Army deserters allied to a rebel group called the Rally for Democracy and Liberty (RDL) mounted the early morning attack in Adre, a few kilometres from the border on Sunday, said Hourmadji Moussa Doumgor, Chad's communication minister.

Chad accuses the RDL of being a "militia used by the Sudanese government".

"The Chadian government holds the Sudanese government totally responsible for this morning's attack mounted from its territory," Doumgor said in a statement.

Sudanese denial

Sudan's Foreign Ministry denied involvement in the attack.

"Sudan is not planning or doing anything against Chad," said Jamal Ibrahim, a ministry spokesman.

"Sudan is not planning or doing anything against Chad"

Jamal Ibrahim
Sudanese Foreign Ministry spokesman

Chadian forces were still pursuing rebel elements on Chadian soil but would chase them over the frontier into Sudan if necessary, Doumgor said.

"That would be justified," he said.

Doumgor said earlier that losses on the rebel side had been worse than on the government side.

The toll could not immediately be independently verified.

Aid workers on the Sudanese side of the border said the attack was the worst offensive in an escalating conflict.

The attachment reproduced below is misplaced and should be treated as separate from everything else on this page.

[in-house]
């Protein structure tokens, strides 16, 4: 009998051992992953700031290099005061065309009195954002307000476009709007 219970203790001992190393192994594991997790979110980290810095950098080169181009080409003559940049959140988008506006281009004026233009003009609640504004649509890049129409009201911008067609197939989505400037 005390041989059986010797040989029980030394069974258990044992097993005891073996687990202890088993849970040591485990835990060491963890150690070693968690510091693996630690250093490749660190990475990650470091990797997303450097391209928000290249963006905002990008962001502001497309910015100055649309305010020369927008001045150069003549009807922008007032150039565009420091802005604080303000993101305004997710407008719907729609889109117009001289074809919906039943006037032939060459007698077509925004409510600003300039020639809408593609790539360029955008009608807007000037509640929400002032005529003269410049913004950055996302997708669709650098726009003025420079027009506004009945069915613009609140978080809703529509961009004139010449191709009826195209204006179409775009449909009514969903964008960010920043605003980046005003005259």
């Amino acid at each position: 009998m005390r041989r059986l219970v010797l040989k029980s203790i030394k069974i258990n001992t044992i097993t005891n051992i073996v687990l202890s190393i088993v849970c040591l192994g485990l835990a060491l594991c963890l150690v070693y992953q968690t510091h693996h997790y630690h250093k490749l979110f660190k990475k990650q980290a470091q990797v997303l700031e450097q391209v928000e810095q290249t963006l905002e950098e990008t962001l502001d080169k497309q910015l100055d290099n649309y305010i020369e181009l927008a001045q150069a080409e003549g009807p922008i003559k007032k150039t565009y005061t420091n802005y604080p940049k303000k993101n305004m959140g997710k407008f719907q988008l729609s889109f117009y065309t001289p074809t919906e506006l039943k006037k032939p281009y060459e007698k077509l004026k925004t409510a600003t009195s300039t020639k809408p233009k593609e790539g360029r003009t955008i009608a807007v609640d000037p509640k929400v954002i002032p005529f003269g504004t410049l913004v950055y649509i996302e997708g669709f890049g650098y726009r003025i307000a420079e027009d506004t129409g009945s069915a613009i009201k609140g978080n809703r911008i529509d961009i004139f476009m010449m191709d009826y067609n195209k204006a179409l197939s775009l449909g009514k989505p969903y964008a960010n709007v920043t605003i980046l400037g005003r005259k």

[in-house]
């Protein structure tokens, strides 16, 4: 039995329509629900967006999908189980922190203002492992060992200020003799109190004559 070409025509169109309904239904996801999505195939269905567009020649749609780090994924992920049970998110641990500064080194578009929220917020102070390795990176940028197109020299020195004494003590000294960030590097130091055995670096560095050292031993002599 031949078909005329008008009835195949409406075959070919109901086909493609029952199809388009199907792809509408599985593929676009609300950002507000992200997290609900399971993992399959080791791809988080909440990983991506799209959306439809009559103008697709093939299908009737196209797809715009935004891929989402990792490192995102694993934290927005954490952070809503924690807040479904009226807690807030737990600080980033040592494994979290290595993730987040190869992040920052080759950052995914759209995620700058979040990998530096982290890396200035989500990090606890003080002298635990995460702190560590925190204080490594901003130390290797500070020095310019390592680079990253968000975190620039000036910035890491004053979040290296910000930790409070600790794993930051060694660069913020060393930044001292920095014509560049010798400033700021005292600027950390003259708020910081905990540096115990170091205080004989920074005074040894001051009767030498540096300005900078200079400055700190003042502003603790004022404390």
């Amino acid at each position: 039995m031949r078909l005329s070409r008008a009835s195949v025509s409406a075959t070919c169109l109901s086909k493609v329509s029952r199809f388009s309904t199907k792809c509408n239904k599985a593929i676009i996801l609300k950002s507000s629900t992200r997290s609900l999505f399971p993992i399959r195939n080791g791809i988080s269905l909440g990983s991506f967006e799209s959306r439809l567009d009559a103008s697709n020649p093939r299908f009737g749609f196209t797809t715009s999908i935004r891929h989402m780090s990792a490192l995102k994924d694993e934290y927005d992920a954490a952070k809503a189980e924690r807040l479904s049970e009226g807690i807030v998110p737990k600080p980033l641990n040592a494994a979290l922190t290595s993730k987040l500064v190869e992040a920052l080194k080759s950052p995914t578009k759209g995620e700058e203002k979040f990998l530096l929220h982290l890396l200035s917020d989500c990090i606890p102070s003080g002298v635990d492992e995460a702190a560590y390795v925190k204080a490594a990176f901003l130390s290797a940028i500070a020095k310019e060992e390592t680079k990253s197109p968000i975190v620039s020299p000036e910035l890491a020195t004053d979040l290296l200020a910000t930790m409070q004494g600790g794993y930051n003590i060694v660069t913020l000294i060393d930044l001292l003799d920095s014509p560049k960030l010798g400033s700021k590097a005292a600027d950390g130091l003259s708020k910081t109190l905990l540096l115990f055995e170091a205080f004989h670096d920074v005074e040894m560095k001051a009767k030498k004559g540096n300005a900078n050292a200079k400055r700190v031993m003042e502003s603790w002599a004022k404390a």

Earlier Sudanese rebels and aid workers reported hearing large explosions and heavy fighting near Adre.
 
Sporadic fighting

Army deserters have demanded
Idriss Deby's resignation

Scores of Chadian soldiers deserted their barracks in late September before regrouping near the border, and the government has accused Sudan of using the deserters to fight rebels in Darfur and of backing Chadian rebel activities.

Sudanese army sources reported sporadic fighting in recent days, crossing over the long, porous border between the countries, but added the Sudanese army was not involved.

Both Darfur rebels and aid workers in the region have reported large troop movements over the past two weeks near the border, with reports of Chadian troops patrolling on the
Sudanese side of the border.

The deserters have demanded President Idriss Deby's resignation. They are also accused of attacks on army bases in the capital, N'Djamena.

Tension increased

The clashes add to tensions in Darfur, which has been in revolt for almost three years. One of the main Darfur rebel tribes, the Zaghawa, lives on both sides of the border.

A Sudanese army source said on Sunday that Sudanese forces were in control of all the towns and villages but could not prevent the clashes spilling over the border.

"We are in total control of the villages and towns. All these clashes are happening outside the villages on open territory," he said.

A number of Darfur rebel commanders fought in the uprising that brought Deby, a member of the Zaghawa tribe, to power.

That revolt was launched from Sudan's remote west, a vast area the size of France.